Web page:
• In this implementation, WMV coding efficiency of FIG. 3 gains result from finer motion precision. In WMV, quarter-pixel motion precision is allowed beside the common half-pixel precision as in MPEG-2. Moreover, WMV allows better but more complex interpolation known as bicubic interpolation for MC filtering. Bilinear interpolation is used for MPEG-2 in the MC module (MCmp2) for half-pixel MC. The bilinear interpolation method similar to that used in WMV with the exception that the MPEG-2 bilinear interpolation does not have rounding control. To achieve high speed, half-pixel motion accuracy can be implemented in the encoder portion. One reason for this is the lack of the absolute original frame (i.e., bitstream input data (BS_IN) is already compressed). Thus, in this example, it is difficult to obtain a more accurate yet meaningful motion vector. On the other hand, the motion information obtained from MPEG-2 decoder (i.e. MVvc1=MVmp2) can be reused directly. Since there is no resolution change, there is no MV precision loss with this assumption. If the encoder is further restricted to use bilinear interpolation and force the rounding control parameter to be always off, then under the reasonable assumption that motion compensation is a linear operation and ignoring the rounding error (i.e., MCVC9=MCmp2), Equation 1 is simplified as follows:
    e i+1 ={circumflex over (r)} i+1 +MC mp2({circumflex over (B)} i −{tilde over (B)} i ,MV mp2)  (2)
    According to Equation 2, the reference CPDT transcoder in FIG. 3 can be simplified. Such a simplified architecture is described below in reference to FIG. 5. Prior to describing the simplified architecture, an exemplary system for efficient digital video transcoding is first described.
    An Exemplary System
  • Although not required, efficient digital video transcoding is described in the general context of computer-program instructions being executed by a computing device such as a personal computer. Program modules generally include routines, programs, objects, components, data structures, etc., that perform particular tasks or implement particular abstract data types. While the systems and methods are described in the foregoing context, acts and operations described hereinafter may also be implemented in hardware.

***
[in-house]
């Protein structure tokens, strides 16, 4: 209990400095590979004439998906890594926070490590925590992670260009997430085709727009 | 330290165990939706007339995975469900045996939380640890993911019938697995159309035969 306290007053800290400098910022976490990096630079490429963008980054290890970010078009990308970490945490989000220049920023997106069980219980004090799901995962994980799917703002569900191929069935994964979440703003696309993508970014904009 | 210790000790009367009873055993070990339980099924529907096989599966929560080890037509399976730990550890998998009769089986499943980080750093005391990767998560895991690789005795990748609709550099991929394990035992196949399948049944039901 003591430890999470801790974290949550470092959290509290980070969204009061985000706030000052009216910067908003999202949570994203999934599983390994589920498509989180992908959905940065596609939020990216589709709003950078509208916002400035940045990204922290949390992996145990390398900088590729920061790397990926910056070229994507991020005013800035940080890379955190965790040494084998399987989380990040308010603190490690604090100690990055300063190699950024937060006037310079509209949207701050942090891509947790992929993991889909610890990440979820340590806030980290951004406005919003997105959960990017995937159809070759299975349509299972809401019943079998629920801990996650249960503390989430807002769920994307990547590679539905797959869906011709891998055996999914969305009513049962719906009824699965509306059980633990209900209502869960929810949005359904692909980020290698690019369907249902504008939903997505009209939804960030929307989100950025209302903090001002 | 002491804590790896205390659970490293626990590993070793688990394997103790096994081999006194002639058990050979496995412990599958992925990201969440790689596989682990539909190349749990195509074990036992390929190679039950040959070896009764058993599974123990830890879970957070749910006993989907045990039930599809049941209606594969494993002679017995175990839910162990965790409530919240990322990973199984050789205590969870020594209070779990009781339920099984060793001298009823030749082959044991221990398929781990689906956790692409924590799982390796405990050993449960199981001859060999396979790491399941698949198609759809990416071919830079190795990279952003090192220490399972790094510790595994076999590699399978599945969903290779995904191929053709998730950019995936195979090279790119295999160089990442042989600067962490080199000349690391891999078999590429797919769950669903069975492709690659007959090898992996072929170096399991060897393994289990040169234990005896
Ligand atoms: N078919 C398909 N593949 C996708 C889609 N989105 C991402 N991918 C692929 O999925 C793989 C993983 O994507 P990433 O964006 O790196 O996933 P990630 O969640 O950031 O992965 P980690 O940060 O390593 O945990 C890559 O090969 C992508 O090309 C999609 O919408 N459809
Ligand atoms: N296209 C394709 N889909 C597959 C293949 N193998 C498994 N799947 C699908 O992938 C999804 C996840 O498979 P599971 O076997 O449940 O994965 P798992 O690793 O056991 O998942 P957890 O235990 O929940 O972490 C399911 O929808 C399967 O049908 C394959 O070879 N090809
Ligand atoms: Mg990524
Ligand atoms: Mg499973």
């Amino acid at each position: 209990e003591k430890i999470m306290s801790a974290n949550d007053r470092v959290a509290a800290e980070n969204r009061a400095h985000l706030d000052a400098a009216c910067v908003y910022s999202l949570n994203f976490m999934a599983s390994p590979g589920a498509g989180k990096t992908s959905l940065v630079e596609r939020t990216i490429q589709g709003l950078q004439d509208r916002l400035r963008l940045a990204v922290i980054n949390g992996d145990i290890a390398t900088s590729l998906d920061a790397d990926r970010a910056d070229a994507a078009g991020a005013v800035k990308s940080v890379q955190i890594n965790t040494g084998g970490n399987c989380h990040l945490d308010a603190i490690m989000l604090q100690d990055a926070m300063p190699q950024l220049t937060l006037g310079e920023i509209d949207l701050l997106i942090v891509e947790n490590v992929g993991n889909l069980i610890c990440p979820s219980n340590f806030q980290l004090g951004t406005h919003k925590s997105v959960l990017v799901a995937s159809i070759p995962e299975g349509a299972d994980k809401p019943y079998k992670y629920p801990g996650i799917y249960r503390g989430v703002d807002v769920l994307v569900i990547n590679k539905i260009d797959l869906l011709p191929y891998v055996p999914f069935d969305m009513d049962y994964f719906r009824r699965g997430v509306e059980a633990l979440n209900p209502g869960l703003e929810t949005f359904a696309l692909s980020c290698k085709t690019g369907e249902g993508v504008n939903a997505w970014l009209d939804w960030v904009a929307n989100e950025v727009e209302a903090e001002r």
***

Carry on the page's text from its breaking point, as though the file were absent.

• FIG. 4 shows an exemplary system 400 for efficient digital video transcoding. In this implementation, the operations of system 400 are described with respect to hybrid DCT and block-based motion compensation (MC) video coding schemes, upon which many video coding standards and proprietary formats are based. More particularly, system 400 is described with architectures, components, and operations used to transcode MPEG-2 to WMV. However, it can be appreciated that the architectures, components, and operations described for scalable complexity and efficiency transcoding embodied by system 400 for transcoding MPEG-2 to WMV can also be applied to other bitstream data format conversions besides MPEG-2 and WMV. For example, in one implementation, system 400 is utilized to transcode MPEG-2 bitstream to MPEG-4 bitstream and MPEG-4 bitstream data to WMV bitstream data, etc. In such alternate embodiments, the following described transcoding architectures of system 400 (including components and operations associated therewith), consider the type of bitstream data being decoded, encoded, and respective data formats.
  • In this implementation, system 400 includes a general-purpose computing device 402. Computing device 402 represents any type of computing device such as a personal computer, a laptop, a server, handheld or mobile computing device, etc. Computing device 402 includes program modules 404 and program data 406 to transcode an encoded bitstream in a first data format (e.g. MPEG-2) to a bitstream encoded into a different data formats (e.g., WMV). Program modules 404 include, for example, efficient digital video transcoding module 408 (“transcoding module 408”) and other program modules 410. Transcoding module 408 transcodes encoded media 412 (e.g., MPEG-2 media) into transcoded media 414 (e.g., WMV media). Other program modules 410 include, for example, an operating system and an application utilizing the video bitstream transcoding capabilities of transcoding module 408, etc. In one implementation, the application is part of the operating system. In one implementation, transcoding module 408 exposes its transcoding capabilities to the application via an Application Programming Interface (API) 416.
  • High-Speed Profile Transcoding